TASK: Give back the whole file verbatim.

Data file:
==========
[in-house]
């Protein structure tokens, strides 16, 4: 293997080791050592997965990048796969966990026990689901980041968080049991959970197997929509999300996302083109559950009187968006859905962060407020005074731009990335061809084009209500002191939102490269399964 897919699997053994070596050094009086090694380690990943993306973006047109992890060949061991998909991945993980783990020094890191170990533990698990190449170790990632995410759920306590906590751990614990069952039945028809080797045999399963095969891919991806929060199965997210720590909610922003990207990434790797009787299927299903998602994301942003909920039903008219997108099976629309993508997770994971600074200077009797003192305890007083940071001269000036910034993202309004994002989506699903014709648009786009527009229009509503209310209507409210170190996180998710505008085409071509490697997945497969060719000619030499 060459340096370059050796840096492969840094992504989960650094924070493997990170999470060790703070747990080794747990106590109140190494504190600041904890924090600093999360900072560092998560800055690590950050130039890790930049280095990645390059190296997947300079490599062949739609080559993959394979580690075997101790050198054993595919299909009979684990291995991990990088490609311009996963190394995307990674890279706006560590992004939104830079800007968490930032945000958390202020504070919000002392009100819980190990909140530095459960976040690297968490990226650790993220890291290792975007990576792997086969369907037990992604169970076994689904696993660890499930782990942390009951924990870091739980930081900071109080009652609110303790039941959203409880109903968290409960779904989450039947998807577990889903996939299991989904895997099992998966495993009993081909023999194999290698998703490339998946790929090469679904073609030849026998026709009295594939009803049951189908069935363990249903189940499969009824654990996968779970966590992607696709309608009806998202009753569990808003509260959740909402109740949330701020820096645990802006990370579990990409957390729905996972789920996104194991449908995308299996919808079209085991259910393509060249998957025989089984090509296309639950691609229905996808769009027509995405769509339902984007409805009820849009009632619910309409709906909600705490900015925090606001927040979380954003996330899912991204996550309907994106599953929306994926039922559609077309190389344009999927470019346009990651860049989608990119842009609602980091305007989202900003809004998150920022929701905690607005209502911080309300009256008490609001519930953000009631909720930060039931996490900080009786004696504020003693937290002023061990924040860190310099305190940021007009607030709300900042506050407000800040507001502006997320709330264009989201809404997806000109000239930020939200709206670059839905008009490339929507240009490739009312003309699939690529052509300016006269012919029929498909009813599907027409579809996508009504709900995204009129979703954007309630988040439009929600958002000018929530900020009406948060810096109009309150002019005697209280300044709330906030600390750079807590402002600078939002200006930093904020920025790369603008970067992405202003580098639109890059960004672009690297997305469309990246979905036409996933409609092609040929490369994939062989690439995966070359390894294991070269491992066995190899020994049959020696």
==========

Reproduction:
[in-house]
């Protein structure tokens, strides 16, 4: 293997080791050592997965990048796969966990026990689901980041968080049991959970197997929509999300996302083109559950009187968006859905962060407020005074731009990335061809084009209500002191939102490269399964 897919699997053994070596050094009086090694380690990943993306973006047109992890060949061991998909991945993980783990020094890191170990533990698990190449170790990632995410759920306590906590751990614990069952039945028809080797045999399963095969891919991806929060199965997210720590909610922003990207990434790797009787299927299903998602994301942003909920039903008219997108099976629309993508997770994971600074200077009797003192305890007083940071001269000036910034993202309004994002989506699903014709648009786009527009229009509503209310209507409210170190996180998710505008085409071509490697997945497969060719000619030499 060459340096370059050796840096492969840094992504989960650094924070493997990170999470060790703070747990080794747990106590109140190494504190600041904890924090600093999360900072560092998560800055690590950050130039890790930049280095990645390059190296997947300079490599062949739609080559993959394979580690075997101790050198054993595919299909009979684990291995991990990088490609311009996963190394995307990674890279706006560590992004939104830079800007968490930032945000958390202020504070919000002392009100819980190990909140530095459960976040690297968490990226650790993220890291290792975007990576792997086969369907037990992604169970076994689904696993660890499930782990942390009951924990870091739980930081900071109080009652609110303790039941959203409880109903968290409960779904989450039947998807577990889903996939299991989904895997099992998966495993009993081909023999194999290698998703490339998946790929090469679904073609030849026998026709009295594939009803049951189908069935363990249903189940499969009824654990996968779970966590992607696709309608009806998202009753569990808003509260959740909402109740949330701020820096645990802006990370579990990409957390729905996972789920996104194991449908995308299996919808079209085991259910393509060249998957025989089984090509296309639950691609229905996808769009027509995405769509339902984007409805009820849009009632619910309409709906909600705490900015925090606001927040979380954003996330899912991204996550309907994106599953929306994926039922559609077309190389344009999927470019346009990651860049989608990119842009609602980091305007989202900003809004998150920022929701905690607005209502911080309300009256008490609001519930953000009631909720930060039931996490900080009786004696504020003693937290002023061990924040860190310099305190940021007009607030709300900042506050407000800040507001502006997320709330264009989201809404997806000109000239930020939200709206670059839905008009490339929507240009490739009312003309699939690529052509300016006269012919029929498909009813599907027409579809996508009504709900995204009129979703954007309630988040439009929600958002000018929530900020009406948060810096109009309150002019005697209280300044709330906030600390750079807590402002600078939002200006930093904020920025790369603008970067992405202003580098639109890059960004672009690297997305469309990246979905036409996933409609092609040929490369994939062989690439995966070359390894294991070269491992066995190899020994049959020696």